Ahead of 2022-23 school year, Lake County schools face teacher, staffing shortages

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TAVARES — Students packed with excitement or dread, with new backpacks packed with unsharpened pencils, head back to class on Wednesday.

But they will be greeted by fewer teachers and staffers than needed.

The Lake County School District will be short 82 classroom teachers, 87 teaching assistants and 28 bus drivers, according to a district spokesman.

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An increase in pay

It’s not that the human resources department isn’t trying.

“We just increased starting teacher pay,” said Lake schools spokeswoman Sherri Owens.

“Lake County reached an agreement with the Lake County Education Association to give current teachers raises of up to $4,625, one of the largest pay increases announced so far among Central Florida school districts, and to boost starting pay for teachers up to $48,500,” the district announced in a July press release.

“The district is hoping the increases will help recruit and retain teachers at a time when teacher shortages are making headlines across the country,” the release stated.

“Hardly any school has escaped the staffing hardships that have become so prevalent—shortages that predated the pandemic, but deepened as exhaustion, illness, and disillusionment about pay and other issues took a toll on morale across the K-12 workforce and other dynamics in the labor market made recruitment and retention so difficult,” “Education Week” magazine reported in its July 15 edition.

School districts across Florida are still trying to hire 9,000 teachers before school starts, according to the Florida Education Association.

Fox 13 in Tampa, which reported the statewide statistics, said Hillsborough County has 1,400 openings, half of which are teachers.

On Friday, Lake schools announced it had reached an agreement with the union that represents non-instructional workers, which includes a 6 percent increase in pay. It also includes a $1,000 critical shortage bonus for bus drivers and other hard-to-fill positions and a state-mandated $15 minimum hourly wage.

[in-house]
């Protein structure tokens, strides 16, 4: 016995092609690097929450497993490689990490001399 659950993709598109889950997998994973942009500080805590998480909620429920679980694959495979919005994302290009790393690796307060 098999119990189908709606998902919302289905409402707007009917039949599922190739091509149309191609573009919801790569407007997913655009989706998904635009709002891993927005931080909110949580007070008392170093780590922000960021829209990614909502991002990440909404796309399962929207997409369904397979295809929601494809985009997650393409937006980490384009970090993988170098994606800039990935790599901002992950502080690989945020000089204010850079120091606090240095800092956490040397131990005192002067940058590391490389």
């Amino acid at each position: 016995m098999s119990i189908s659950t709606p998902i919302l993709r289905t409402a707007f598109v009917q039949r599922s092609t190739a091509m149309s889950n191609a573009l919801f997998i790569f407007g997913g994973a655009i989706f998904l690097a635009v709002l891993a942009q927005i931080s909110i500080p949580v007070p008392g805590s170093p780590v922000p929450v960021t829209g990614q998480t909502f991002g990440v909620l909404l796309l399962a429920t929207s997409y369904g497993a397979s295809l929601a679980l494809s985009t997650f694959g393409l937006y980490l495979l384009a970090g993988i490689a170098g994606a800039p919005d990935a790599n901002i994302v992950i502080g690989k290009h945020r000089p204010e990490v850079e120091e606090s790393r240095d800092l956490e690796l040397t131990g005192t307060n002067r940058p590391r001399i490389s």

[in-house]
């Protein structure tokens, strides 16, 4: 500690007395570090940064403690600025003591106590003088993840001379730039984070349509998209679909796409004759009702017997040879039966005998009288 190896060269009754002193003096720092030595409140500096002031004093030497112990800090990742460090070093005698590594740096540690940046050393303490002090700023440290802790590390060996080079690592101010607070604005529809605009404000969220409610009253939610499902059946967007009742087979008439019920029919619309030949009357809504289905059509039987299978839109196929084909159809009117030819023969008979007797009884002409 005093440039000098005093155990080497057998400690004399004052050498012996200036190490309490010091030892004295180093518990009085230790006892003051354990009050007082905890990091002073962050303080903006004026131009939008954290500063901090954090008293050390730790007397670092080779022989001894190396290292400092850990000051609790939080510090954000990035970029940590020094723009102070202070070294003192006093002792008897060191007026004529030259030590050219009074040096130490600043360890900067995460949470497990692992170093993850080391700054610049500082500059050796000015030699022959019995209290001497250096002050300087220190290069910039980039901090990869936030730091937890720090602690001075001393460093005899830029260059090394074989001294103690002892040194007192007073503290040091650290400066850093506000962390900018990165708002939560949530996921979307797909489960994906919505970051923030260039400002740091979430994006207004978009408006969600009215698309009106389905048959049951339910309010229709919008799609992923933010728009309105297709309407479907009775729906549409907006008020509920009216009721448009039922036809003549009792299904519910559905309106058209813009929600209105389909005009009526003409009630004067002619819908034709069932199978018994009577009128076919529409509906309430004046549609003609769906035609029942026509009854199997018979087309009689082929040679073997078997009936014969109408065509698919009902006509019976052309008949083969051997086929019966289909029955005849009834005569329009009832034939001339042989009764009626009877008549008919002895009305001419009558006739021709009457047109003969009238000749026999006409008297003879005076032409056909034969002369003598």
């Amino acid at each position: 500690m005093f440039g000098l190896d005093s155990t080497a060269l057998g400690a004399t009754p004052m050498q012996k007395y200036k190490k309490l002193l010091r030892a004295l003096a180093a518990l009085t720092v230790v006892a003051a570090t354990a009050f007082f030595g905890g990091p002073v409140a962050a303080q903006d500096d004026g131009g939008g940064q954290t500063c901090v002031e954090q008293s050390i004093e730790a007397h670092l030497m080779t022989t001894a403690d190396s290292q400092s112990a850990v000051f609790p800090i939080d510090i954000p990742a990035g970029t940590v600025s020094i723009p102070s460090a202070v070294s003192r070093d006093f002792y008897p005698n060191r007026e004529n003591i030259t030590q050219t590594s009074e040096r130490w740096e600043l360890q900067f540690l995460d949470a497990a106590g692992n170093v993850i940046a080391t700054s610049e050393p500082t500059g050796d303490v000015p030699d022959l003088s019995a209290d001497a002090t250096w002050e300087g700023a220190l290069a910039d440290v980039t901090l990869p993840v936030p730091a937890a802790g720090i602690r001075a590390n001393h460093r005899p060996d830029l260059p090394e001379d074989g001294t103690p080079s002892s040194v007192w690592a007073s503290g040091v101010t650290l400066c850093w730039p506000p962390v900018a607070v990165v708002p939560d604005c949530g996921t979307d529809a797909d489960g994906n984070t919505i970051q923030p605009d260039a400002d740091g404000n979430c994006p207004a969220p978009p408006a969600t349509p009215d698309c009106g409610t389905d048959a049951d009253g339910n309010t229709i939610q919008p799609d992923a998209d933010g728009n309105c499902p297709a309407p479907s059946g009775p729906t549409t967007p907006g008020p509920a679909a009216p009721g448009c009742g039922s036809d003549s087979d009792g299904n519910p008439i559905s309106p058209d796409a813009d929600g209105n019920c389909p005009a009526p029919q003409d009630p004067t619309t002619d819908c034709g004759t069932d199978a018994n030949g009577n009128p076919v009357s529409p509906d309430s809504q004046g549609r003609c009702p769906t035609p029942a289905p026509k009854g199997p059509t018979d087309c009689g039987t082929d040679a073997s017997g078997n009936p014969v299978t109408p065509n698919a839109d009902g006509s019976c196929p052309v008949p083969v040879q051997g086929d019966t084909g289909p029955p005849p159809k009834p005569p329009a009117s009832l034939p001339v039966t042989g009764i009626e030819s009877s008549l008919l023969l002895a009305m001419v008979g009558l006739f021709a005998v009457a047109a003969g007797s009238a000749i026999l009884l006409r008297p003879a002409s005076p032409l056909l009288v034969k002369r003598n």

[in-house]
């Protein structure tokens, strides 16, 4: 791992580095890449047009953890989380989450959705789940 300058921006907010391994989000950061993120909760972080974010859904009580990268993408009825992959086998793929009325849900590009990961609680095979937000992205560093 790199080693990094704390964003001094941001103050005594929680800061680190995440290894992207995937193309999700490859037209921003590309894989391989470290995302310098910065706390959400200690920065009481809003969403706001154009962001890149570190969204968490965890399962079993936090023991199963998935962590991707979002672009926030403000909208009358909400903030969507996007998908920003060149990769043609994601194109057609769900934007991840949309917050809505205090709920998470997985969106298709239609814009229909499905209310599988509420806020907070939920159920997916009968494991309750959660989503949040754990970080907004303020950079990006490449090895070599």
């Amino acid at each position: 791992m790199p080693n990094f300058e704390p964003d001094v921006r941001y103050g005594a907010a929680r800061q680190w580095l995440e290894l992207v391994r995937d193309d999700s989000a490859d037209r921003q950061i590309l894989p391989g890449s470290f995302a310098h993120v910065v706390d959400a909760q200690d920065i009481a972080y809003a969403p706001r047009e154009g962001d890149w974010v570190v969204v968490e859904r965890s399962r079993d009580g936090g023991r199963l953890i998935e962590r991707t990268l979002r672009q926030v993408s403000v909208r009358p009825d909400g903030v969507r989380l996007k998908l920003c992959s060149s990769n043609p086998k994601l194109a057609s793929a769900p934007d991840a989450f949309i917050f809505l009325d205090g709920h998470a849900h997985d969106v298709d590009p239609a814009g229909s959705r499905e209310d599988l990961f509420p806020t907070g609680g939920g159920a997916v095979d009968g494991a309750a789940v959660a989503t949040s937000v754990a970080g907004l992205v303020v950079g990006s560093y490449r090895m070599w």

District leaders are hopeful "the increases will help recruit and retain bus drivers and other employees at a time when shortages are making headlines across the country,” a district press release stated Friday.

“These employees are essential to the work we do in support of our students,” Superintendent Diane Kornegay said in a statement. “They are valued and appreciated, and the pay increase is very well deserved."

Jamie West, a non-instructional recruitment partner for the district, said she plans to create engaging ads and social media campaigns to promote the raise as soon as the agreement is ratified.

“We anticipate the applicant numbers to increase due to the competitive pay changes," she said in a statement. "We also predict that school bus drivers will see the largest turnaround when it comes to quantity of applicants due to this pay increase and the supplemental bonuses for the position.”

A spokesman for the Service Employees International Union said he was pleased with the agreement but said there is still work to be done for supervisors.

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'When schools lack adequate staffing, all students lose out'

This spring, Gov. Ron DeSantis announced $800 million in this year’s budget to raise minimum teacher pay and increase veteran teacher salaries in Florida for the third year in a row.

Florida also announced an innovative plan to allow military veterans who have not yet earned their bachelor’s degree to obtain a five-year temporary teacher’s certificate.

Veterans must have a minimum of 48 months of active duty with an honorable or medical discharge. They must also have a minimum of 60 college credits with a 2.5 grade point average.

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The need is crucial.

“When schools lack adequate staffing, all students lose out. Children with disabilities and English-language learners miss out on specialized services and instruction that are essential to their learning and success. Students from poor families and rural students who live far from their schools lose convenient, free transportation and crucial learning time in school. And all students in need of extra academic help miss out on instruction when teachers and support personnel are stressed, demoralized, and absent,” “Education Week” reported.

“The starting pay for teachers in Lake will jump from $45,725 to $48,500, surpassing the $47,500 minimum Gov. Ron DeSantis set as a target for districts statewide. Most differential pay positions will get a 15 percent boost for teachers and athletic coaches who perform additional duties,” the district announced.

“Another financial win: Employees will see no increase in their contributions to health insurance in the 2022-23 school year.”

Teachers will vote on the plan in September. The raises would go into effect following ratification and school board approval.

On another staffing issue, the district will be asking voters in November to approve a 0.75 mill school safety tax to pay for school resource officers and medical health liaisons.

One mill is $1 for every $1,000 in taxable home value. A house with a taxable home value of $250,000 will cost the homeowner $187.50.

This article originally appeared on Daily Commercial: Lake County schools see teacher, bus driver shortage ahead of new year